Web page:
New Delhi: Developers across the country are shying from building malls due to high land costs, spurt in property prices and saturation of the market.
According to property consultant Jones Lang LaSalle (JLL), only 2.4 million square feet (sq ft) of new mall space, which consists of just six to seven malls, would be completed across the country this year, as compared to an average of four to seven million sq ft between 2009 and 2013.
Though region-wise data were not available, consultants said the trend applied mostly to developers in big cities such as Mumbai and the National Capital Region (NCR).
“At the moment, we are not bullish on malls. The development of such properties takes three to four years and you can’t predict how the markets will behave when ready,” said Rajeev Talwar, an executive director at DLF, a developer.
“We are not looking to build malls in Delhi and the NCR now,” Talwar said.
So, apart from the 1.9-million-sq-ft Mall of India in Noida, which would be the largest in the country once ready, DLF is staying away from this category now.
In Mumbai, the Runwal group, which operates four malls in the city and Thane, said it was not building new malls due to high land prices and construction costs.
“The growth in consumption has not kept pace with the growth in land prices, which has made building malls unviable,” said Anupam T, its chief executive, malls.
According to Anupam, Mumbai land prices have gone up 50 times in 10 years but the consumption has grown three times and rents have doubled in 10 years, making malls unfeasible for developers.
“In 2005, developers could buy an acre for Rs 2 crore. Today, you have to shell out at least Rs 100 crore an acre. But rents have gone up from Rs 60 a sq ft to Rs 120 a sq ft during this period,” Anupam said.
Developers prefer residential projects because prices have gone up six to seven times since 2000, he said.
K Raheja Constructions-led Infiniti Mall, which has two malls in Mumbai, is looking to build malls only if these are viable, said Vice-President Mukesh Kumar. “Chennai, Mumbai and Bangalore are saturated. So we are looking at opportunities in Tier-II cities,” Kumar said. Prozone Liberty has converted part of its retail projects into residential ones.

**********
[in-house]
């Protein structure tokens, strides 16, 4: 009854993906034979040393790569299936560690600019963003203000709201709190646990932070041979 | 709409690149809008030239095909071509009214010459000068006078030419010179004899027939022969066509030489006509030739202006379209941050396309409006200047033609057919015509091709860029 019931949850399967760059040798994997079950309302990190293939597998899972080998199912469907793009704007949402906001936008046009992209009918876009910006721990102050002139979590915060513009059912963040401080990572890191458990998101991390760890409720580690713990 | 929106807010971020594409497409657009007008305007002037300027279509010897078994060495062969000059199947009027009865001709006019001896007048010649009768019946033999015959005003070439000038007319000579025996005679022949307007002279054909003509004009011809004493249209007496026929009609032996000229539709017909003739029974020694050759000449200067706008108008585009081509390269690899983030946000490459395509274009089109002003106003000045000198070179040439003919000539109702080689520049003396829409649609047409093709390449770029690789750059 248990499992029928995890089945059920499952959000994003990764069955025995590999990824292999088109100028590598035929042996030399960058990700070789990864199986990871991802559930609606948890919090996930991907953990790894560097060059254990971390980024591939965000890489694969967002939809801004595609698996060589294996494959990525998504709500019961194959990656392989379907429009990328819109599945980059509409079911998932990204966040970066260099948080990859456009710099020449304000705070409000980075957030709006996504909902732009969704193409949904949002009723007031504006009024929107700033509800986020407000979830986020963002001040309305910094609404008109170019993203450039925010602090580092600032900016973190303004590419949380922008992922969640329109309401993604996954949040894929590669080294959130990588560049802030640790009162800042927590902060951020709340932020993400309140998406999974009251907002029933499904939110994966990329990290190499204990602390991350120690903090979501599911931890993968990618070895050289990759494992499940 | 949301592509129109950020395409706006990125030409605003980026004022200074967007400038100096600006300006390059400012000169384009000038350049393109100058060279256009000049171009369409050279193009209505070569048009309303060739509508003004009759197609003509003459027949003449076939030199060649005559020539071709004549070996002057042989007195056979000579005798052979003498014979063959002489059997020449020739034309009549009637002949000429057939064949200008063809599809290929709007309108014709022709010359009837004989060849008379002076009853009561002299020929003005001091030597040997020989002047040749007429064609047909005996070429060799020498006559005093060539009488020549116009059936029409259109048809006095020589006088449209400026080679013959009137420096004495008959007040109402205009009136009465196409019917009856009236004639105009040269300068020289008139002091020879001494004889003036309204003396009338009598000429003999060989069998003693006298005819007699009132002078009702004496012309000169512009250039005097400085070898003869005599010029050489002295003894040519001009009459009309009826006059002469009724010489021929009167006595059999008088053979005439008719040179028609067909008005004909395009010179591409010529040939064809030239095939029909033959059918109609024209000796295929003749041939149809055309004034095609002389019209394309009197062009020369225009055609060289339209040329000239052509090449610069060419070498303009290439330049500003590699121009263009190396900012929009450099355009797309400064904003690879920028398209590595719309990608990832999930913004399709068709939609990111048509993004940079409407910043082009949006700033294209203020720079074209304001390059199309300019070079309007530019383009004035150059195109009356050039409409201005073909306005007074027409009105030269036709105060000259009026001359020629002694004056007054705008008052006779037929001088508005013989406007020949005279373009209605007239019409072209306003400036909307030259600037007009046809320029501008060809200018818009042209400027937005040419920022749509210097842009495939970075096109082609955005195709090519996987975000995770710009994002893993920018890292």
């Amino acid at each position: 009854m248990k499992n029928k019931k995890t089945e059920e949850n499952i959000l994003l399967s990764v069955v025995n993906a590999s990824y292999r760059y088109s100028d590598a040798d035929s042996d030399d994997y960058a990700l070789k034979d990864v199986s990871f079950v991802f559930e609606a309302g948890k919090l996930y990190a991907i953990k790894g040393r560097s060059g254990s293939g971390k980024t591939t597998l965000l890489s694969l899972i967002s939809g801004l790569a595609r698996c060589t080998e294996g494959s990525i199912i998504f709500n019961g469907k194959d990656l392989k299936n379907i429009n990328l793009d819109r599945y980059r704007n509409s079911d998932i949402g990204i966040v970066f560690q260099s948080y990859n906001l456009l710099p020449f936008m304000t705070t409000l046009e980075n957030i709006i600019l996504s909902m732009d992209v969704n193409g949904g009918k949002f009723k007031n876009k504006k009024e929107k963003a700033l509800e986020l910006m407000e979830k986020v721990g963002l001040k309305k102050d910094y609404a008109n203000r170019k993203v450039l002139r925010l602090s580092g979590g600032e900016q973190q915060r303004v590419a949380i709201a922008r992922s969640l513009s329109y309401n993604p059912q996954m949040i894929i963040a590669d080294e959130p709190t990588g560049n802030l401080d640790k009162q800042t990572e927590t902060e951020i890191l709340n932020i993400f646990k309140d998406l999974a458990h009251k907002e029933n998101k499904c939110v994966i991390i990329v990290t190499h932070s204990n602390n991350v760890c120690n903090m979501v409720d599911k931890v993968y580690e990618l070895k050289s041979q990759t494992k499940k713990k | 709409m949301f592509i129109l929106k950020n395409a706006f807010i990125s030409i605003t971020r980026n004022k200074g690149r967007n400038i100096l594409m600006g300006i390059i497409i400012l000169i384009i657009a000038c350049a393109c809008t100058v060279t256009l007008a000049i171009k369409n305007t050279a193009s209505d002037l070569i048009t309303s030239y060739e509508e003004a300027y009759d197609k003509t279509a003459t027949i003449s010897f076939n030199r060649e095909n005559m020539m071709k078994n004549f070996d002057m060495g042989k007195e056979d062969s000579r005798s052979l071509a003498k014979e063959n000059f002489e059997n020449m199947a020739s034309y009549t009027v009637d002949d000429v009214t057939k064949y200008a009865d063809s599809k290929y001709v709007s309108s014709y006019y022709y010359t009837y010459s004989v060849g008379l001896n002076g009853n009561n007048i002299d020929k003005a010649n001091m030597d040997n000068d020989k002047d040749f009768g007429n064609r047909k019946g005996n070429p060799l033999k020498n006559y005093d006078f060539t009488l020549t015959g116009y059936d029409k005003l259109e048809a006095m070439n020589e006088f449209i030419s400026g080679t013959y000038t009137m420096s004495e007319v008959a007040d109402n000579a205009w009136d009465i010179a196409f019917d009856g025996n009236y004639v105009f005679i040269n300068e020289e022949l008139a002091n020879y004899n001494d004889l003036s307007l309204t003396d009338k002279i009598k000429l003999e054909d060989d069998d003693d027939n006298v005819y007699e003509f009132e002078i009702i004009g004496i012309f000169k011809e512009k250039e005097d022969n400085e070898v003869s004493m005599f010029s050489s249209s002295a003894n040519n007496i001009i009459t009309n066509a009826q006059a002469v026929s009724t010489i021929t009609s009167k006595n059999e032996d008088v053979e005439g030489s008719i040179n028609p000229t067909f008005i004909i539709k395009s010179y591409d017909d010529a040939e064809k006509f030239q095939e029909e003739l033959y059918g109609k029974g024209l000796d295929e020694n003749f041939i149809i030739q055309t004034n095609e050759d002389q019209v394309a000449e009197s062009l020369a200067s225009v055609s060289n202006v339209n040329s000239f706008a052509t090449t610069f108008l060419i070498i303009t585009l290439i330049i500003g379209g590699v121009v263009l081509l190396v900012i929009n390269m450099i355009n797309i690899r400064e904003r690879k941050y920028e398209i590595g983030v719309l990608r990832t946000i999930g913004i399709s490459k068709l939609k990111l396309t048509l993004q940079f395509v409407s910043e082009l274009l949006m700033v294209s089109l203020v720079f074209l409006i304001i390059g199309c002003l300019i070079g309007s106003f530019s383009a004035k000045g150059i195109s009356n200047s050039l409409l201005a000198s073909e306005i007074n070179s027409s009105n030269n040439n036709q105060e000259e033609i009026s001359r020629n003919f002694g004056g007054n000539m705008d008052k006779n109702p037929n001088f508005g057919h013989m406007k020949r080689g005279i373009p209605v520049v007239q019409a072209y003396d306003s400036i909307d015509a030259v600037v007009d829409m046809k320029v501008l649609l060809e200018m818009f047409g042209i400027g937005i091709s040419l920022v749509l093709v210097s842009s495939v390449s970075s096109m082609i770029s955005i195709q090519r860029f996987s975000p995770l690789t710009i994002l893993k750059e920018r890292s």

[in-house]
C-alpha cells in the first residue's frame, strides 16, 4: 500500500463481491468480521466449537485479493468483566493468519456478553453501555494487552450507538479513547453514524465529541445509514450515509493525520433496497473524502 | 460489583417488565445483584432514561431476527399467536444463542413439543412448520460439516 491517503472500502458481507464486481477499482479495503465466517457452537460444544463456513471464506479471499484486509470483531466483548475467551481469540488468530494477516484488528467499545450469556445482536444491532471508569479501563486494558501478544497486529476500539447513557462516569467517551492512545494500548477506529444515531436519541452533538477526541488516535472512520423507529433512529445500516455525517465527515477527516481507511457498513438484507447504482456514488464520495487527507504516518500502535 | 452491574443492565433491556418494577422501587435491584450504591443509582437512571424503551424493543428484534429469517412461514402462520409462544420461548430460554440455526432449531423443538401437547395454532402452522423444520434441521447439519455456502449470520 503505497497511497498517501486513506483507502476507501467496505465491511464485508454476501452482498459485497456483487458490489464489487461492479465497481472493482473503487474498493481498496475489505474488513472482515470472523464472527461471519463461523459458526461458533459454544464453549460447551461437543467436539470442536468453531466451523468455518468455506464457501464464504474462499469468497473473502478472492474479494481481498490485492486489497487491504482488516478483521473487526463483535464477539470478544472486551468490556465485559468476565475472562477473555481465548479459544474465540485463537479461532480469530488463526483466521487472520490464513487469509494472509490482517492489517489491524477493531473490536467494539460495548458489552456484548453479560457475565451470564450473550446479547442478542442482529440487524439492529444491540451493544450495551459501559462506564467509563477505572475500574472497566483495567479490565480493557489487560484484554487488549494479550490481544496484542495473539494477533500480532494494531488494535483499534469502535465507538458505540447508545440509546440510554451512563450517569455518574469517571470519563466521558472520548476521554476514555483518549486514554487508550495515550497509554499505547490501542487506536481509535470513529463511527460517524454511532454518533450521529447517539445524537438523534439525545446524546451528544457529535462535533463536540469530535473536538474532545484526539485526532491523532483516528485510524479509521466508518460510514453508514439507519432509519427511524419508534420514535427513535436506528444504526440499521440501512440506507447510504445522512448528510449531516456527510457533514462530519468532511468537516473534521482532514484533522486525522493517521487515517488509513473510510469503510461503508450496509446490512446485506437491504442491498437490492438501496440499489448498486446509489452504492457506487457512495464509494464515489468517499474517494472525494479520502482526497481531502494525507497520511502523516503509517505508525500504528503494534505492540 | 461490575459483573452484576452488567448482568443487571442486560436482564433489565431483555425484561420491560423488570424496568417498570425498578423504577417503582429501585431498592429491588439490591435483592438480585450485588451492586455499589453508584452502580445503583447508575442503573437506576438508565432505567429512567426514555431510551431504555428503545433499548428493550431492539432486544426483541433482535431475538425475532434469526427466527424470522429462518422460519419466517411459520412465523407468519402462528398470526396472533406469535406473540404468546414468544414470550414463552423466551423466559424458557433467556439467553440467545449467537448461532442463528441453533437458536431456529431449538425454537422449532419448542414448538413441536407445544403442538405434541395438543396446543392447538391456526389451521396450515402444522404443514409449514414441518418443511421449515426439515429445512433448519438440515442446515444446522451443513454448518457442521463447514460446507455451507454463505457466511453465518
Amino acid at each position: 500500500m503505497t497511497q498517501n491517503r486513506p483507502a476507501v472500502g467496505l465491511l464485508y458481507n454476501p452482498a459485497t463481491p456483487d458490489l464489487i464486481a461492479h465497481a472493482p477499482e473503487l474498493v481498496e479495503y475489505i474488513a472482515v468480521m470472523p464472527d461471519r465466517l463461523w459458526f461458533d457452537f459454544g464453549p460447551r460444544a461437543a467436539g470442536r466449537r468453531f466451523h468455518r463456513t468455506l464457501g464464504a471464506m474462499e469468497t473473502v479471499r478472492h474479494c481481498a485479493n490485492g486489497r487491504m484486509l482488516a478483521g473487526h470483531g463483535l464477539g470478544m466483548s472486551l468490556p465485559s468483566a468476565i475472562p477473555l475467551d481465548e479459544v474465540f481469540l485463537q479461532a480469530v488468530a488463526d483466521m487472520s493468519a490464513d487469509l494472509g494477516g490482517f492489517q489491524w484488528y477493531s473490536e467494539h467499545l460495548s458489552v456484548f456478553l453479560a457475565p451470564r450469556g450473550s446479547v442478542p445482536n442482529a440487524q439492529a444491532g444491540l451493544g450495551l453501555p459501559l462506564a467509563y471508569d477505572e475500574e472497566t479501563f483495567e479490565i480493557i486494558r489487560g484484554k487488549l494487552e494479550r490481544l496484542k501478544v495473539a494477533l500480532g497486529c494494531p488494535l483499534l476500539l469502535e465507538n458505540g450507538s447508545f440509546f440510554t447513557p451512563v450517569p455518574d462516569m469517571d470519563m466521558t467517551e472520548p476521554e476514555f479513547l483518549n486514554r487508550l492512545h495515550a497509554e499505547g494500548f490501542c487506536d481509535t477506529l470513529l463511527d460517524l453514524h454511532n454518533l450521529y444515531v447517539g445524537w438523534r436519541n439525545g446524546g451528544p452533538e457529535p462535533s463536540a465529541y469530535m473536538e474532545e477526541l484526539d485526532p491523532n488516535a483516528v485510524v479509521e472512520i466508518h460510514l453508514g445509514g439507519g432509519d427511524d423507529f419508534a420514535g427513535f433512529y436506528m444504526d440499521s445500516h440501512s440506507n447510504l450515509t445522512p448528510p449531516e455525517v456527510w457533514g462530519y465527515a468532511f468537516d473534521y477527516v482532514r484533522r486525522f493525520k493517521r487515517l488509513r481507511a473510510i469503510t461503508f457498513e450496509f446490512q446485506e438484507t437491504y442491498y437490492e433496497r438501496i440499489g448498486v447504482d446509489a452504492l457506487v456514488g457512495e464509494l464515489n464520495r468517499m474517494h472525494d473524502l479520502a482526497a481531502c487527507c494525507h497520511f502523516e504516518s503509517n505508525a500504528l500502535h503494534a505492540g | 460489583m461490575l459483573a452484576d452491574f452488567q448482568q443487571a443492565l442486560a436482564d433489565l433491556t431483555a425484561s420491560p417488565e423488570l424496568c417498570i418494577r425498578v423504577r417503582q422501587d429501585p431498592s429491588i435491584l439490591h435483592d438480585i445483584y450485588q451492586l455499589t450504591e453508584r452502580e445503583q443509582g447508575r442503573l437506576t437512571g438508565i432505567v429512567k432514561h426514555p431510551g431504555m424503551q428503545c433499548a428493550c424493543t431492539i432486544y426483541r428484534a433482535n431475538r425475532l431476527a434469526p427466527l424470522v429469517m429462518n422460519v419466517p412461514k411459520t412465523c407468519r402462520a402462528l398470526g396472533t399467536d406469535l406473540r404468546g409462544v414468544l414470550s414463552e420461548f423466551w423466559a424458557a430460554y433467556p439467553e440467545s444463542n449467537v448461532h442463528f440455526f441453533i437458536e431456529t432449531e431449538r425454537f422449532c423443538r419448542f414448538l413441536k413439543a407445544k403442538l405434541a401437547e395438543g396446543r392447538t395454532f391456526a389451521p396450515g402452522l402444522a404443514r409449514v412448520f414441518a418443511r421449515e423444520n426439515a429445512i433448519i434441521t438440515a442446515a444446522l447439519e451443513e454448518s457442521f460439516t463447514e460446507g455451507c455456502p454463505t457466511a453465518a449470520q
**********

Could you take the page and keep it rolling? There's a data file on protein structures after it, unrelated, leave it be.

The TTK Group changed its plan for a mall project on a 6.3-acre site in Dooravani Nagar, Bangalore, into a residential project a couple of years ago.
Faced with a slow economy, low footfalls and, in most cases, high vacancy levels, about two dozen malls across Mumbai, Delhi-NCR, Bangalore and other cities have been put on the block by their developers/owners to raise funds.
An estimated 120 new malls have come up in the country over the last two years, of which 30-40 have either shut down or became non-functional due to poor footfalls and poor management, mall consultants say.
While in Mumbai and the planned satellite town of Navi Mumbai, investors and buyers in at least four malls are looking for an exit.
At least four to five such malls in Delhi-NCR, especially in Rohini, Vasant Kunj, Pitampura and Gurgaon, are lying vacant and looking for buyers, consultants said.
“It is clear that developers have understood that building malls calls for a specific expertise. Only those who are looking to build portfolio of malls are going for it,” said Ashutosh Limaye, the head of research at property consultant JLL.
Limaye says that even now, retailers are facing shortage of quality malls in cities. According to him, though the average vacancy rate in malls across the country is as high at 19 per cent, that in the country’s high-grade malls does not exceed 10 per cent.
Retailers such as Tata-led Trent are increasingly looking at high streets to open their fashion-led department stores due to high common area maintenance (CAM) charges, electricity charges and so on.
But, in smaller cities, malls are being built.
“Places such as Kota, Indore, Tiruvanantapuram where land prices are around Rs 1000 per sq ft, developers are building malls,” an executive from Trent said.
Kishore Biyani’s Future Group is adopting a strategy of opening stores in a mall, high streets and independent stores.
“Overall, real estate prices have gone up and residential real estate is giving better returns to developers, which is why they are focusing on the non-mall segments,” said Rakesh Biyani, the joint manging director at Future Retail.
Biyani is bang on. According to Susil Dungarwal, the founder of mall management firm Beyond Squarefeet, while a developer has to wait for five years, which included three years of construction and two years of operations, to make 15 to 20 per cent returns, in residential property, they can make money even before the launch of the project.
“Residential is instant gratification but in malls, you get money every year plus appreciation in property,” he said.